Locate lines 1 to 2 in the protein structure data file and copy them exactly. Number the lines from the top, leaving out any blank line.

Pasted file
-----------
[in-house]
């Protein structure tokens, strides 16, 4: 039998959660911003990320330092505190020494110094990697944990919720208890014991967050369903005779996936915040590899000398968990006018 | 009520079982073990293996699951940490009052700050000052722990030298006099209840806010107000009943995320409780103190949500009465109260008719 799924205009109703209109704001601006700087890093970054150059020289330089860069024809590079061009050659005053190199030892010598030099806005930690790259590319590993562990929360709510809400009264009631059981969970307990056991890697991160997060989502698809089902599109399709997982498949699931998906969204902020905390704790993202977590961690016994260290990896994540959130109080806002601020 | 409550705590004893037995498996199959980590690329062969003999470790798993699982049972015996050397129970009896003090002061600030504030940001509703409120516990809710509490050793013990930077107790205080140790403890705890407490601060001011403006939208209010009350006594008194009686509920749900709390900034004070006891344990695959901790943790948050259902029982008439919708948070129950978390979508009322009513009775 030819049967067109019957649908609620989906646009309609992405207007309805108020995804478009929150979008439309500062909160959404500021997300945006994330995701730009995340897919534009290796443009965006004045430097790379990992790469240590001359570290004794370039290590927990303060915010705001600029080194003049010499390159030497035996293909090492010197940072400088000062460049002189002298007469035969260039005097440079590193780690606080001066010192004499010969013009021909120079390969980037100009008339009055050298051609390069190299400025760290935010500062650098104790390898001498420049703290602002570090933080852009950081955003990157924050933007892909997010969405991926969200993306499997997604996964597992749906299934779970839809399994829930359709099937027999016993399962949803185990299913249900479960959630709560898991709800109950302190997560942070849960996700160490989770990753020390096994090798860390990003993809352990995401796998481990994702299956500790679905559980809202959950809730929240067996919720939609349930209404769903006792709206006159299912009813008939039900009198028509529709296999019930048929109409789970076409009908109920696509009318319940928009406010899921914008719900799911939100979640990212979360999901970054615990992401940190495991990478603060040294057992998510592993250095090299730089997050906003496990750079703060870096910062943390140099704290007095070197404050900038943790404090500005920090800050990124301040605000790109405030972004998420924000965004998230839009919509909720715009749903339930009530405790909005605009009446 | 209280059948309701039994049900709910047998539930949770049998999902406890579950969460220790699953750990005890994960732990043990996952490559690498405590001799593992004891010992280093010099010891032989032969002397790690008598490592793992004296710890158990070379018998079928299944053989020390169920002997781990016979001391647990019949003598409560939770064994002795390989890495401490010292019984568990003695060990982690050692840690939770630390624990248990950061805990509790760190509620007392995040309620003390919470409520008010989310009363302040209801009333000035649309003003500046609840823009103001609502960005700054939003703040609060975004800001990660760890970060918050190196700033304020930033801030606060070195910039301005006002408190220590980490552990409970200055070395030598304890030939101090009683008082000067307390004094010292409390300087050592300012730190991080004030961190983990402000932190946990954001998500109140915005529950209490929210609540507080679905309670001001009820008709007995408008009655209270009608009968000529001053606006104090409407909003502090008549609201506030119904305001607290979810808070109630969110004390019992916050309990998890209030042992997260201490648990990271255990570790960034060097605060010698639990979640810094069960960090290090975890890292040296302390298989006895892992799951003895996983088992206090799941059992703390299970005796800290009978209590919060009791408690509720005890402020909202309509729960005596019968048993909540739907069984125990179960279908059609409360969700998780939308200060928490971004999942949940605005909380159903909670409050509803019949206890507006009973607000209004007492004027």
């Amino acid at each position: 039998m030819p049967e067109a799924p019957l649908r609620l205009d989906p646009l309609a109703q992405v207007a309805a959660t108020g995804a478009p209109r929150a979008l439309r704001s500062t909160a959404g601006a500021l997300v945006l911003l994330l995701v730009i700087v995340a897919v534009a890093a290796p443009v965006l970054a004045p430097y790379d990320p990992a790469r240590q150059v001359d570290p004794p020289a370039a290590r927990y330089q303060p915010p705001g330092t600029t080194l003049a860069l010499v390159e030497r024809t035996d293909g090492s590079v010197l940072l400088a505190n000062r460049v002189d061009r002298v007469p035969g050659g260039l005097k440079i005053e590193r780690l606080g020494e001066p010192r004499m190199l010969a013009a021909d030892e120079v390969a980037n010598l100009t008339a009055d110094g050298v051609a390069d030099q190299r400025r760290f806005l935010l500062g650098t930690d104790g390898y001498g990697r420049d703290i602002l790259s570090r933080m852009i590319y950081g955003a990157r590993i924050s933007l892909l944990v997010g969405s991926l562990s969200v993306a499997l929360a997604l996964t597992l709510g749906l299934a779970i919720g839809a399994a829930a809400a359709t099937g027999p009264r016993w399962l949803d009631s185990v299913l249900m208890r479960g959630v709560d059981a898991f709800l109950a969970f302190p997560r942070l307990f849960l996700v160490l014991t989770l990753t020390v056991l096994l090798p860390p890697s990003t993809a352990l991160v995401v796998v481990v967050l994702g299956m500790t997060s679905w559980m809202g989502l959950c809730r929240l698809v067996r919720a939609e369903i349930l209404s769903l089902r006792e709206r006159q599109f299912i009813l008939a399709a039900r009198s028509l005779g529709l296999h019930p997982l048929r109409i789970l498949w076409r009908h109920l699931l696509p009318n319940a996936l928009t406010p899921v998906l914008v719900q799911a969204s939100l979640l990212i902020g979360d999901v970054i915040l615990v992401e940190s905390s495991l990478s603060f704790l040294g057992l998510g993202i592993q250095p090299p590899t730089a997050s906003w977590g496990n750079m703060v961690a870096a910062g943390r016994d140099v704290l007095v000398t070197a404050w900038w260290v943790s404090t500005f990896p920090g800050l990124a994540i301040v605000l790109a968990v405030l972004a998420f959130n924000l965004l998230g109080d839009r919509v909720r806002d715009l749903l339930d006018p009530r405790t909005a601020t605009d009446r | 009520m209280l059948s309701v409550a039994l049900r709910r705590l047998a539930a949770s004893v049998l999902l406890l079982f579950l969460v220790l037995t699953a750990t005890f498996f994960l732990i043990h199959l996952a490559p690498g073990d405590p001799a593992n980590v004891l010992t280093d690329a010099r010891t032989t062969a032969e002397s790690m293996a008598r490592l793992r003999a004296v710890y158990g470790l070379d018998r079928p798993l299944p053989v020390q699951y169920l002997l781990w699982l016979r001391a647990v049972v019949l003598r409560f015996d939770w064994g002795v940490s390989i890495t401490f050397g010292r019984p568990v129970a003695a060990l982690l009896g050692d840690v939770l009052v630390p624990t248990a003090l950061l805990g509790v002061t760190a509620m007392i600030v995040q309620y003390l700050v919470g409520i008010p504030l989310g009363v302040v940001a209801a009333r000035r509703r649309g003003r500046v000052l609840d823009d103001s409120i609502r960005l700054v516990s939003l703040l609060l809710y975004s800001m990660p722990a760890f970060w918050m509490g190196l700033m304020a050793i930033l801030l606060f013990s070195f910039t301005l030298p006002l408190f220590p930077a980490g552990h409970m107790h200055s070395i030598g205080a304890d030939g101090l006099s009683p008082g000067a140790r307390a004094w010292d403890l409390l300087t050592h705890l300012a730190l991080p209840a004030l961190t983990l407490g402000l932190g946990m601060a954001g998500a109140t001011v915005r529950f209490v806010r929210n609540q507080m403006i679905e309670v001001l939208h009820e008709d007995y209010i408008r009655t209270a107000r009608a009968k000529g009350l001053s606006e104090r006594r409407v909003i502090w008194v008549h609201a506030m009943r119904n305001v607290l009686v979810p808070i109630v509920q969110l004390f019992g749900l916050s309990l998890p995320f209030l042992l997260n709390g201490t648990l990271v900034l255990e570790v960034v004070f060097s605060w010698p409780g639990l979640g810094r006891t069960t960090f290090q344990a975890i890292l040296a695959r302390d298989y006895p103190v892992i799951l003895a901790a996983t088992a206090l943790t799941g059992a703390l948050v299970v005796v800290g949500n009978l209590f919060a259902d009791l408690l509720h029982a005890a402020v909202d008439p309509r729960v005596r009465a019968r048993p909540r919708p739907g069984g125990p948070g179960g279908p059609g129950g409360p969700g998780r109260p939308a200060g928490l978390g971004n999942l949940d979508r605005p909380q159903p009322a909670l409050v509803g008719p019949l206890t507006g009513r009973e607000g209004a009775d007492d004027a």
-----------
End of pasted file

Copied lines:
[in-house]
């Protein structure tokens, strides 16, 4: 039998959660911003990320330092505190020494110094990697944990919720208890014991967050369903005779996936915040590899000398968990006018 | 009520079982073990293996699951940490009052700050000052722990030298006099209840806010107000009943995320409780103190949500009465109260008719 799924205009109703209109704001601006700087890093970054150059020289330089860069024809590079061009050659005053190199030892010598030099806005930690790259590319590993562990929360709510809400009264009631059981969970307990056991890697991160997060989502698809089902599109399709997982498949699931998906969204902020905390704790993202977590961690016994260290990896994540959130109080806002601020 | 409550705590004893037995498996199959980590690329062969003999470790798993699982049972015996050397129970009896003090002061600030504030940001509703409120516990809710509490050793013990930077107790205080140790403890705890407490601060001011403006939208209010009350006594008194009686509920749900709390900034004070006891344990695959901790943790948050259902029982008439919708948070129950978390979508009322009513009775 030819049967067109019957649908609620989906646009309609992405207007309805108020995804478009929150979008439309500062909160959404500021997300945006994330995701730009995340897919534009290796443009965006004045430097790379990992790469240590001359570290004794370039290590927990303060915010705001600029080194003049010499390159030497035996293909090492010197940072400088000062460049002189002298007469035969260039005097440079590193780690606080001066010192004499010969013009021909120079390969980037100009008339009055050298051609390069190299400025760290935010500062650098104790390898001498420049703290602002570090933080852009950081955003990157924050933007892909997010969405991926969200993306499997997604996964597992749906299934779970839809399994829930359709099937027999016993399962949803185990299913249900479960959630709560898991709800109950302190997560942070849960996700160490989770990753020390096994090798860390990003993809352990995401796998481990994702299956500790679905559980809202959950809730929240067996919720939609349930209404769903006792709206006159299912009813008939039900009198028509529709296999019930048929109409789970076409009908109920696509009318319940928009406010899921914008719900799911939100979640990212979360999901970054615990992401940190495991990478603060040294057992998510592993250095090299730089997050906003496990750079703060870096910062943390140099704290007095070197404050900038943790404090500005920090800050990124301040605000790109405030972004998420924000965004998230839009919509909720715009749903339930009530405790909005605009009446 | 209280059948309701039994049900709910047998539930949770049998999902406890579950969460220790699953750990005890994960732990043990996952490559690498405590001799593992004891010992280093010099010891032989032969002397790690008598490592793992004296710890158990070379018998079928299944053989020390169920002997781990016979001391647990019949003598409560939770064994002795390989890495401490010292019984568990003695060990982690050692840690939770630390624990248990950061805990509790760190509620007392995040309620003390919470409520008010989310009363302040209801009333000035649309003003500046609840823009103001609502960005700054939003703040609060975004800001990660760890970060918050190196700033304020930033801030606060070195910039301005006002408190220590980490552990409970200055070395030598304890030939101090009683008082000067307390004094010292409390300087050592300012730190991080004030961190983990402000932190946990954001998500109140915005529950209490929210609540507080679905309670001001009820008709007995408008009655209270009608009968000529001053606006104090409407909003502090008549609201506030119904305001607290979810808070109630969110004390019992916050309990998890209030042992997260201490648990990271255990570790960034060097605060010698639990979640810094069960960090290090975890890292040296302390298989006895892992799951003895996983088992206090799941059992703390299970005796800290009978209590919060009791408690509720005890402020909202309509729960005596019968048993909540739907069984125990179960279908059609409360969700998780939308200060928490971004999942949940605005909380159903909670409050509803019949206890507006009973607000209004007492004027």